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Does light have mass?

  1. Sep 20, 2013 #1
    Einstein said it would take an infinite amount of energy to move something at the speed of light. Photons move at the speed of light every day, so we can infer that photons have no mass. However, a black hole has so much gravity (gravity only affects matter) even light is sucked in. Because light is sucked into a black hole, we can infer that photons have mass. WHAT?!?!? how can this be?
    I assume either some how photons can be propelled without an infinite amount of energy (very unlikely). Or light is sucked into a black hole for another reason besides gravity.
  2. jcsd
  3. Sep 20, 2013 #2


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    This is not true. Gravity affects light too.

    Nope, it's just gravity.
  4. Sep 20, 2013 #3
    It's because gravity isn't just a field force; it's the curvature of space-time, according to Einstein. When light is traveling across space-time, it must follow this curvature whether or not it has mass, and the curvature is caused by objects with mass/a gravitational force.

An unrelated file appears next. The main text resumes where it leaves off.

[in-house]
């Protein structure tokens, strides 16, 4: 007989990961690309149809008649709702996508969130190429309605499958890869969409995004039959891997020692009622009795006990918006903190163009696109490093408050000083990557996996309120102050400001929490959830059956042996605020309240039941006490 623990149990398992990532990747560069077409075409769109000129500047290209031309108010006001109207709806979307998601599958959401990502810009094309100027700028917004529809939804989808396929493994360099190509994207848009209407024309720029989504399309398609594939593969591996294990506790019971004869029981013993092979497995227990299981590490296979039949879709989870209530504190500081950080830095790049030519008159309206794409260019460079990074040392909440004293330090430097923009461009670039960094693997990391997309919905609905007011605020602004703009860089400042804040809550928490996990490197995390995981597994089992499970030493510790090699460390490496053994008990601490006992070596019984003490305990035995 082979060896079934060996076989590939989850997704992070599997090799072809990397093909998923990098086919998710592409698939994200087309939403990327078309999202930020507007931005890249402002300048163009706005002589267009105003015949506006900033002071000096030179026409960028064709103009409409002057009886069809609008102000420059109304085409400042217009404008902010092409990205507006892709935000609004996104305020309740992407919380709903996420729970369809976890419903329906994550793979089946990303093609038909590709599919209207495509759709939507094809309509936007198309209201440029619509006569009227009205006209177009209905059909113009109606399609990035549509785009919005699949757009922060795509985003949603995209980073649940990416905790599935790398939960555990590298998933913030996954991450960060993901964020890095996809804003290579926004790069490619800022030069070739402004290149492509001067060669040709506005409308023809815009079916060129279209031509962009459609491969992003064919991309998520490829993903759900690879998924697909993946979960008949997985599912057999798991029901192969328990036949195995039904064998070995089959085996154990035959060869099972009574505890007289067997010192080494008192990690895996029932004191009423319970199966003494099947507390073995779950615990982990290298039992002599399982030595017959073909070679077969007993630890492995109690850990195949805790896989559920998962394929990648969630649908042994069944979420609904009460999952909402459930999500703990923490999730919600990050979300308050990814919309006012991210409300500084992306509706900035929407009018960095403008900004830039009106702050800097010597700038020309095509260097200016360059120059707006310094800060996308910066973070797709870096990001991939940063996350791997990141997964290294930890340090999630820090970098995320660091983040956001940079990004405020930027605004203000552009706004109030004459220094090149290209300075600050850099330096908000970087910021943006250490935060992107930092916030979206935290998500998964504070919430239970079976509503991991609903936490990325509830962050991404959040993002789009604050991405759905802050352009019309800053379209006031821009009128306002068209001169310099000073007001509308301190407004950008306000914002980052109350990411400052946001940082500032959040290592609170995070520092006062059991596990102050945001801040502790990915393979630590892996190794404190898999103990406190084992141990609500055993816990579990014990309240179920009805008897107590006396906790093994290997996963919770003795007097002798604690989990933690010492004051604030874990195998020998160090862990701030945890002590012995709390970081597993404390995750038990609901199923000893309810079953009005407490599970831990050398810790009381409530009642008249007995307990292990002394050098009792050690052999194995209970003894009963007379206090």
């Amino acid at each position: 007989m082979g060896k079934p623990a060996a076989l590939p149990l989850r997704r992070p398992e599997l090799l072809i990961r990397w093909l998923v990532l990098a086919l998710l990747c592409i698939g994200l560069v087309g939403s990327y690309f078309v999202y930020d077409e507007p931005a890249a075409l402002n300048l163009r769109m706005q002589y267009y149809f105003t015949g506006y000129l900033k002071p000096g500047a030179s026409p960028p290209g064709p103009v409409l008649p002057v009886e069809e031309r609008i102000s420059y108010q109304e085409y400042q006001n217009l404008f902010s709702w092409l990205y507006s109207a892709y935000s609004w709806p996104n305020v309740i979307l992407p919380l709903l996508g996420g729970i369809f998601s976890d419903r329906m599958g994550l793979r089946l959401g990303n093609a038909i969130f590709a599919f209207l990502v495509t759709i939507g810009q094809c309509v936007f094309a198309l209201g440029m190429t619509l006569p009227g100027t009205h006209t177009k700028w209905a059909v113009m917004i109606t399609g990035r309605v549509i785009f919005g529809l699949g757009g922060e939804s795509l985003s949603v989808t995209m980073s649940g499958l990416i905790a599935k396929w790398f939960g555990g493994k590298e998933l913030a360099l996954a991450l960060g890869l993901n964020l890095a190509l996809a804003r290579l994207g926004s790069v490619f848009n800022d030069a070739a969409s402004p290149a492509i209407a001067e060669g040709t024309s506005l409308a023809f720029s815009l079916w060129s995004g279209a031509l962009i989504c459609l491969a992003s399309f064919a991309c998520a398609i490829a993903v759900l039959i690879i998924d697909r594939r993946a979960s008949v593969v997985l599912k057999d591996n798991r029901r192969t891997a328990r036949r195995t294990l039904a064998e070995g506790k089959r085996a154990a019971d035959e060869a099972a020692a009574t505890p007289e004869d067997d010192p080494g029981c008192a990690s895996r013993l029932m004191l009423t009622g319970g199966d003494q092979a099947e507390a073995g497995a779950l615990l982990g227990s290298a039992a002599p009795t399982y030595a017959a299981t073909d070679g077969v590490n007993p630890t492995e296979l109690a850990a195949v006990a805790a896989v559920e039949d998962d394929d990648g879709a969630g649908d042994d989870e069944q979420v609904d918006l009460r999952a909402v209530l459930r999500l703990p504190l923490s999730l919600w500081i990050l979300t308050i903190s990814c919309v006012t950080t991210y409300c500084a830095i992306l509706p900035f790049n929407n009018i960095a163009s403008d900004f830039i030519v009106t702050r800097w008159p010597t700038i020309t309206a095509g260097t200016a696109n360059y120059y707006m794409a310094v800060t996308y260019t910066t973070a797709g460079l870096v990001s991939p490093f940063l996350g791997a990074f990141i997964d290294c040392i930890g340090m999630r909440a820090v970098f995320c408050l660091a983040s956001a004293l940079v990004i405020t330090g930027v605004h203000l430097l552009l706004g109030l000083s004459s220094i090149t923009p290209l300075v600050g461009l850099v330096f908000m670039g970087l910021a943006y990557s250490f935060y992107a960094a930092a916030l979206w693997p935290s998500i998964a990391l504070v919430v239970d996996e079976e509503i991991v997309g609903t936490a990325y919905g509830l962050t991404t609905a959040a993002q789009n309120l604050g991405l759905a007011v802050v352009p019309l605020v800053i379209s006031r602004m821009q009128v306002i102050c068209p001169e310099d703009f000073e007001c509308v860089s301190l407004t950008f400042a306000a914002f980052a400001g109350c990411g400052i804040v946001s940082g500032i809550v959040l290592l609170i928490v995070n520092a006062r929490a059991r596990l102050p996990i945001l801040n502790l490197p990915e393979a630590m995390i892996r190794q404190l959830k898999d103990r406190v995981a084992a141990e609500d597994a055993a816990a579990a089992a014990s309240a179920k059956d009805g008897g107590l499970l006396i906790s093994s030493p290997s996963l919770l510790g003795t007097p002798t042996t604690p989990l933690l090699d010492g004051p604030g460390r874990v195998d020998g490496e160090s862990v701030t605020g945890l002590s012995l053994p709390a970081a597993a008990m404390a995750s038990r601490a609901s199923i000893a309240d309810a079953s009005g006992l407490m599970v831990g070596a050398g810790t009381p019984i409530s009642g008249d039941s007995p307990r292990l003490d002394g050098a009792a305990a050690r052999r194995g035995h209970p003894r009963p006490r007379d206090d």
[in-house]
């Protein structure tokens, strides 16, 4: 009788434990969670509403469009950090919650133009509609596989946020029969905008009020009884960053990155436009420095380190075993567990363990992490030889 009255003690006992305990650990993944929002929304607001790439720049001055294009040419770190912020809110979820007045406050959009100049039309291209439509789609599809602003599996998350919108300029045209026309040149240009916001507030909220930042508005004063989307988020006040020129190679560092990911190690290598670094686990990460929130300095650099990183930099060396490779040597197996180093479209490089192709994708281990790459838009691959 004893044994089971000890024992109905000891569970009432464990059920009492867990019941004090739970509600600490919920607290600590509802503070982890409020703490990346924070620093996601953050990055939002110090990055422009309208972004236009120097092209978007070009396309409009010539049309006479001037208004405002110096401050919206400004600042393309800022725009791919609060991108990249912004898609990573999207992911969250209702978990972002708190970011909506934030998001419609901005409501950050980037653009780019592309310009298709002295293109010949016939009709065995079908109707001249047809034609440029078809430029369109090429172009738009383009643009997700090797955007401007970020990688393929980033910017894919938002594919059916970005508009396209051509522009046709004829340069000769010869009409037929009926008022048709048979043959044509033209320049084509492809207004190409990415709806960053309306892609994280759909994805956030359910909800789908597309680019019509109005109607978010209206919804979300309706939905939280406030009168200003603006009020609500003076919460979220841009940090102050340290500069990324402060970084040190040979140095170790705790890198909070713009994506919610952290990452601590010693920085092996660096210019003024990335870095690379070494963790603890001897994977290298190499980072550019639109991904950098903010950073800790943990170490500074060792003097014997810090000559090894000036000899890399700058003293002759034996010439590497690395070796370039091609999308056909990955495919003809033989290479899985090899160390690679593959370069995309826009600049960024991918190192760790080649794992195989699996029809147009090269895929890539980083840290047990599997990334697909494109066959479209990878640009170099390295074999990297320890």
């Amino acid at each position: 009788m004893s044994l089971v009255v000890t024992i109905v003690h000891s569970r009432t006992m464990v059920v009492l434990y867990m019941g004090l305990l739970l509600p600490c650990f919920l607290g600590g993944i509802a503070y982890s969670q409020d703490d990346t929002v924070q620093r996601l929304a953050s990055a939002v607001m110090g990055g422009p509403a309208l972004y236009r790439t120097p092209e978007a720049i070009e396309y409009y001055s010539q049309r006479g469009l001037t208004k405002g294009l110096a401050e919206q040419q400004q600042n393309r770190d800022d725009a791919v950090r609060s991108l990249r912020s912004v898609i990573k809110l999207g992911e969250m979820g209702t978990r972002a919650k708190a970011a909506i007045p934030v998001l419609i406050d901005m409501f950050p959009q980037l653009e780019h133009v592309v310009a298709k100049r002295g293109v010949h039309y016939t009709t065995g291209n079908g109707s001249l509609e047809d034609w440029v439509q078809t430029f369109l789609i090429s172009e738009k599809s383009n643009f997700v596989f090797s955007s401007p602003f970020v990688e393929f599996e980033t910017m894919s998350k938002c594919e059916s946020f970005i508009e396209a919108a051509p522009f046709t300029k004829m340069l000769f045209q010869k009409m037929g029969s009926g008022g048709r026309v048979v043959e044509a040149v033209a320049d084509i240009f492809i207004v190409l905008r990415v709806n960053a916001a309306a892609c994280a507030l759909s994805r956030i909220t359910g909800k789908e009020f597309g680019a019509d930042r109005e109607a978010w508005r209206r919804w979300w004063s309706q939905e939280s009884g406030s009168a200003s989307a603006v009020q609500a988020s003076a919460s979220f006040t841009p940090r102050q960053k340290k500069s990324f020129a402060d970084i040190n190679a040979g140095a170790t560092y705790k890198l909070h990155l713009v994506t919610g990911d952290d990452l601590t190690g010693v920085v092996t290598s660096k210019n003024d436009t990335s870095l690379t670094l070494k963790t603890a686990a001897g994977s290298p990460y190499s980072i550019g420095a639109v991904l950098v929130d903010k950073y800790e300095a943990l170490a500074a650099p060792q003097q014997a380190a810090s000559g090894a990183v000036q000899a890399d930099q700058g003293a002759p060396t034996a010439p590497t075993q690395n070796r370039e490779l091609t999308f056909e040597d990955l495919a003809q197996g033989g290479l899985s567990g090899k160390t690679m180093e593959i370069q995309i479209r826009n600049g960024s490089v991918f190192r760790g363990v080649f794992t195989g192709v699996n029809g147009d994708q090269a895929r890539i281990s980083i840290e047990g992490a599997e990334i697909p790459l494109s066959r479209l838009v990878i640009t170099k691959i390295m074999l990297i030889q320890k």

At least, that's how I interpret it.
  5. Sep 20, 2013 #4


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  6. Sep 21, 2013 #5
    depends on question also
    what i know is that light is made of photons and mass less electric and magnetic fields.

    photons have zero rest mass and its masswhile moving = h/λc (by the de brogle)
    mind me to saying it may be wrong
  7. Sep 21, 2013 #6
    Last edited: Sep 21, 2013
  8. Sep 21, 2013 #7
    Do photons have mass?
    https://www.physicsforums.com/showthread.php?t=511175 [Broken]
    Last edited: May 6, 2017
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